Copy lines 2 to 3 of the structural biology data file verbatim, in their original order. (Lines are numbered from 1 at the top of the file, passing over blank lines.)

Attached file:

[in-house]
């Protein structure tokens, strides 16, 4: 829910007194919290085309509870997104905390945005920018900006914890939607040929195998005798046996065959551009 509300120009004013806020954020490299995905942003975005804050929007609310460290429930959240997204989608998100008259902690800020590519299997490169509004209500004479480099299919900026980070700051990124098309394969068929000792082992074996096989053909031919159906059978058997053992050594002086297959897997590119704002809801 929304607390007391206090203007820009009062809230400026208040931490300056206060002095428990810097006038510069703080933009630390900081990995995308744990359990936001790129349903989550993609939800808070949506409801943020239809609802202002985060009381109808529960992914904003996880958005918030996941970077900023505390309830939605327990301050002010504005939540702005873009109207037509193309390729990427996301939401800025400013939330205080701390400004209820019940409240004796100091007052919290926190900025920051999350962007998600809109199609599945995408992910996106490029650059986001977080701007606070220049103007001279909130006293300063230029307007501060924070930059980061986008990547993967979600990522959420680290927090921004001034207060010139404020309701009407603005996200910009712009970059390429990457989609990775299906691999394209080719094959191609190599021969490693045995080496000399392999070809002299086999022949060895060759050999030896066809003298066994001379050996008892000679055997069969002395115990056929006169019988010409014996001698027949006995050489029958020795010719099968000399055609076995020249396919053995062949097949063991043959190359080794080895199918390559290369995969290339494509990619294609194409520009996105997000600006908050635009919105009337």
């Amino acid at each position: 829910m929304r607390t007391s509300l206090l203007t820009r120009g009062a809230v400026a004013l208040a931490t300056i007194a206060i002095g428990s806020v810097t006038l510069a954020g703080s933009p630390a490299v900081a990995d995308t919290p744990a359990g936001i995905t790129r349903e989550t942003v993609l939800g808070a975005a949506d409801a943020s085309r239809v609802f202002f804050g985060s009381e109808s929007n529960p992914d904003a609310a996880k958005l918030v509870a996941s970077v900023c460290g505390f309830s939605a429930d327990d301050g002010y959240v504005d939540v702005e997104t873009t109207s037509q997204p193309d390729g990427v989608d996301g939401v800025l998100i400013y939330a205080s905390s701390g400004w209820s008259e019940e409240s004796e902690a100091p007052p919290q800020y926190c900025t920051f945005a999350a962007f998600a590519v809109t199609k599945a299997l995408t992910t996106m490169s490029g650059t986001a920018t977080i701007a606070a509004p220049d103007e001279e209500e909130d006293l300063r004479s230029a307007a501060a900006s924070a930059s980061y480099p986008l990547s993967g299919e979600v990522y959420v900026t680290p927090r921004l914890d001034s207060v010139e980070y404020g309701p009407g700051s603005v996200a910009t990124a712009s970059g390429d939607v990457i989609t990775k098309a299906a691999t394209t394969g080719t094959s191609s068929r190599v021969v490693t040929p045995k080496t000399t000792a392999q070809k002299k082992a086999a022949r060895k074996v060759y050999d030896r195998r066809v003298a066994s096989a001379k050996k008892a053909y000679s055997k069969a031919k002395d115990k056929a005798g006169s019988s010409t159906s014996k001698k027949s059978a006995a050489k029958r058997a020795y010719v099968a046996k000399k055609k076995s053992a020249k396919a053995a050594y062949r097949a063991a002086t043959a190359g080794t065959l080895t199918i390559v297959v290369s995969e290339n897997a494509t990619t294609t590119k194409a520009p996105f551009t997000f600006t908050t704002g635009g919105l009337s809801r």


């Protein structure tokens, strides 16, 4: 829910007194919290085309509870997104905390945005920018900006914890939607040929195998005798046996065959551009 509300120009004013806020954020490299995905942003975005804050929007609310460290429930959240997204989608998100008259902690800020590519299997490169509004209500004479480099299919900026980070700051990124098309394969068929000792082992074996096989053909031919159906059978058997053992050594002086297959897997590119704002809801 929304607390007391206090203007820009009062809230400026208040931490300056206060002095428990810097006038510069703080933009630390900081990995995308744990359990936001790129349903989550993609939800808070949506409801943020239809609802202002985060009381109808529960992914904003996880958005918030996941970077900023505390309830939605327990301050002010504005939540702005873009109207037509193309390729990427996301939401800025400013939330205080701390400004209820019940409240004796100091007052919290926190900025920051999350962007998600809109199609599945995408992910996106490029650059986001977080701007606070220049103007001279909130006293300063230029307007501060924070930059980061986008990547993967979600990522959420680290927090921004001034207060010139404020309701009407603005996200910009712009970059390429990457989609990775299906691999394209080719094959191609190599021969490693045995080496000399392999070809002299086999022949060895060759050999030896066809003298066994001379050996008892000679055997069969002395115990056929006169019988010409014996001698027949006995050489029958020795010719099968000399055609076995020249396919053995062949097949063991043959190359080794080895199918390559290369995969290339494509990619294609194409520009996105997000600006908050635009919105009337």
């Amino acid at each position: 829910m929304r607390t007391s509300l206090l203007t820009r120009g009062a809230v400026a004013l208040a931490t300056i007194a206060i002095g428990s806020v810097t006038l510069a954020g703080s933009p630390a490299v900081a990995d995308t919290p744990a359990g936001i995905t790129r349903e989550t942003v993609l939800g808070a975005a949506d409801a943020s085309r239809v609802f202002f804050g985060s009381e109808s929007n529960p992914d904003a609310a996880k958005l918030v509870a996941s970077v900023c460290g505390f309830s939605a429930d327990d301050g002010y959240v504005d939540v702005e997104t873009t109207s037509q997204p193309d390729g990427v989608d996301g939401v800025l998100i400013y939330a205080s905390s701390g400004w209820s008259e019940e409240s004796e902690a100091p007052p919290q800020y926190c900025t920051f945005a999350a962007f998600a590519v809109t199609k599945a299997l995408t992910t996106m490169s490029g650059t986001a920018t977080i701007a606070a509004p220049d103007e001279e209500e909130d006293l300063r004479s230029a307007a501060a900006s924070a930059s980061y480099p986008l990547s993967g299919e979600v990522y959420v900026t680290p927090r921004l914890d001034s207060v010139e980070y404020g309701p009407g700051s603005v996200a910009t990124a712009s970059g390429d939607v990457i989609t990775k098309a299906a691999t394209t394969g080719t094959s191609s068929r190599v021969v490693t040929p045995k080496t000399t000792a392999q070809k002299k082992a086999a022949r060895k074996v060759y050999d030896r195998r066809v003298a066994s096989a001379k050996k008892a053909y000679s055997k069969a031919k002395d115990k056929a005798g006169s019988s010409t159906s014996k001698k027949s059978a006995a050489k029958r058997a020795y010719v099968a046996k000399k055609k076995s053992a020249k396919a053995a050594y062949r097949a063991a002086t043959a190359g080794t065959l080895t199918i390559v297959v290369s995969e290339n897997a494509t990619t294609t590119k194409a520009p996105f551009t997000f600006t908050t704002g635009g919105l009337s809801r």